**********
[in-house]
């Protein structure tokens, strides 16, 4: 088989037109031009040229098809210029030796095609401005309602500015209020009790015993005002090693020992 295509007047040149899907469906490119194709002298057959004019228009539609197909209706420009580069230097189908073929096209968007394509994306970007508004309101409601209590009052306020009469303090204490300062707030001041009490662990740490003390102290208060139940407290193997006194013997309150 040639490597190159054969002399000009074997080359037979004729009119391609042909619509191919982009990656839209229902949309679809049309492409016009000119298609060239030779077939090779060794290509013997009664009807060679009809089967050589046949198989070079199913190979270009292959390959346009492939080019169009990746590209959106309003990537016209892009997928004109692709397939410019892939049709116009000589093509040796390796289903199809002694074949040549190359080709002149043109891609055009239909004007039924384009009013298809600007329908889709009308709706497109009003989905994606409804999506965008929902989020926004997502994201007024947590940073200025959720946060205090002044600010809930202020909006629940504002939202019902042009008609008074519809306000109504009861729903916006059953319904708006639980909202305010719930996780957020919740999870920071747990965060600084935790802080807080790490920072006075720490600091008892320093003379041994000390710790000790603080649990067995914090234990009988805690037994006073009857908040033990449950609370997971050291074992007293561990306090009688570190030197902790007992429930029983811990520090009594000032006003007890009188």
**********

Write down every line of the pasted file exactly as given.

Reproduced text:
[in-house]
């Protein structure tokens, strides 16, 4: 088989037109031009040229098809210029030796095609401005309602500015209020009790015993005002090693020992 295509007047040149899907469906490119194709002298057959004019228009539609197909209706420009580069230097189908073929096209968007394509994306970007508004309101409601209590009052306020009469303090204490300062707030001041009490662990740490003390102290208060139940407290193997006194013997309150 040639490597190159054969002399000009074997080359037979004729009119391609042909619509191919982009990656839209229902949309679809049309492409016009000119298609060239030779077939090779060794290509013997009664009807060679009809089967050589046949198989070079199913190979270009292959390959346009492939080019169009990746590209959106309003990537016209892009997928004109692709397939410019892939049709116009000589093509040796390796289903199809002694074949040549190359080709002149043109891609055009239909004007039924384009009013298809600007329908889709009308709706497109009003989905994606409804999506965008929902989020926004997502994201007024947590940073200025959720946060205090002044600010809930202020909006629940504002939202019902042009008609008074519809306000109504009861729903916006059953319904708006639980909202305010719930996780957020919740999870920071747990965060600084935790802080807080790490920072006075720490600091008892320093003379041994000390710790000790603080649990067995914090234990009988805690037994006073009857908040033990449950609370997971050291074992007293561990306090009688570190030197902790007992429930029983811990520090009594000032006003007890009188």